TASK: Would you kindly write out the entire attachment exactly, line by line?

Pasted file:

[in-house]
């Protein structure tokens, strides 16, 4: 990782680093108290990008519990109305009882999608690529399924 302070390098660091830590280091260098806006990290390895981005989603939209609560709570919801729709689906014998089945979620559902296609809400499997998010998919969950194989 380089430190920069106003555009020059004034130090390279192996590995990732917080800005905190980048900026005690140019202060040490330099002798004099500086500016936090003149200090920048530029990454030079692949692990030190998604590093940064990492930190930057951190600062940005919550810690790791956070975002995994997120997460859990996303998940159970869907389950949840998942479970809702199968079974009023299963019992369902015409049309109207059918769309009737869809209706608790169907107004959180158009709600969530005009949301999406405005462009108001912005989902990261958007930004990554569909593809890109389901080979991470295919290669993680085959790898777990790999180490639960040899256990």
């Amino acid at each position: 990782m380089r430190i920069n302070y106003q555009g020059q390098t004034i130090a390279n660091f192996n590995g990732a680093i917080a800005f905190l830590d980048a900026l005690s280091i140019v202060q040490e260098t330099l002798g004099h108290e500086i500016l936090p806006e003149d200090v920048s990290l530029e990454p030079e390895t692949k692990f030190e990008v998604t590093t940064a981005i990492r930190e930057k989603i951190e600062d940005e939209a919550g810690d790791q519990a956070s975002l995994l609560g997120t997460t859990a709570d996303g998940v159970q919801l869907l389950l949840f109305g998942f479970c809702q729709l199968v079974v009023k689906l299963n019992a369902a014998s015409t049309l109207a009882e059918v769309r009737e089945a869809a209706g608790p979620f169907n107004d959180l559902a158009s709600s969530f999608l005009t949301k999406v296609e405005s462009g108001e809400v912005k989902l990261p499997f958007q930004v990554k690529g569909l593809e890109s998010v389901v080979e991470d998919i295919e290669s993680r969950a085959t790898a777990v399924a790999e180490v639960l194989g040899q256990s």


[in-house]
């Protein structure tokens, strides 16, 4: 990782680093108290990008519990109305009882999608690529399924 302070390098660091830590280091260098806006990290390895981005989603939209609560709570919801729709689906014998089945979620559902296609809400499997998010998919969950194989 380089430190920069106003555009020059004034130090390279192996590995990732917080800005905190980048900026005690140019202060040490330099002798004099500086500016936090003149200090920048530029990454030079692949692990030190998604590093940064990492930190930057951190600062940005919550810690790791956070975002995994997120997460859990996303998940159970869907389950949840998942479970809702199968079974009023299963019992369902015409049309109207059918769309009737869809209706608790169907107004959180158009709600969530005009949301999406405005462009108001912005989902990261958007930004990554569909593809890109389901080979991470295919290669993680085959790898777990790999180490639960040899256990």
């Amino acid at each position: 990782m380089r430190i920069n302070y106003q555009g020059q390098t004034i130090a390279n660091f192996n590995g990732a680093i917080a800005f905190l830590d980048a900026l005690s280091i140019v202060q040490e260098t330099l002798g004099h108290e500086i500016l936090p806006e003149d200090v920048s990290l530029e990454p030079e390895t692949k692990f030190e990008v998604t590093t940064a981005i990492r930190e930057k989603i951190e600062d940005e939209a919550g810690d790791q519990a956070s975002l995994l609560g997120t997460t859990a709570d996303g998940v159970q919801l869907l389950l949840f109305g998942f479970c809702q729709l199968v079974v009023k689906l299963n019992a369902a014998s015409t049309l109207a009882e059918v769309r009737e089945a869809a209706g608790p979620f169907n107004d959180l559902a158009s709600s969530f999608l005009t949301k999406v296609e405005s462009g108001e809400v912005k989902l990261p499997f958007q930004v990554k690529g569909l593809e890109s998010v389901v080979e991470d998919i295919e290669s993680r969950a085959t790898a777990v399924a790999e180490v639960l194989g040899q256990s």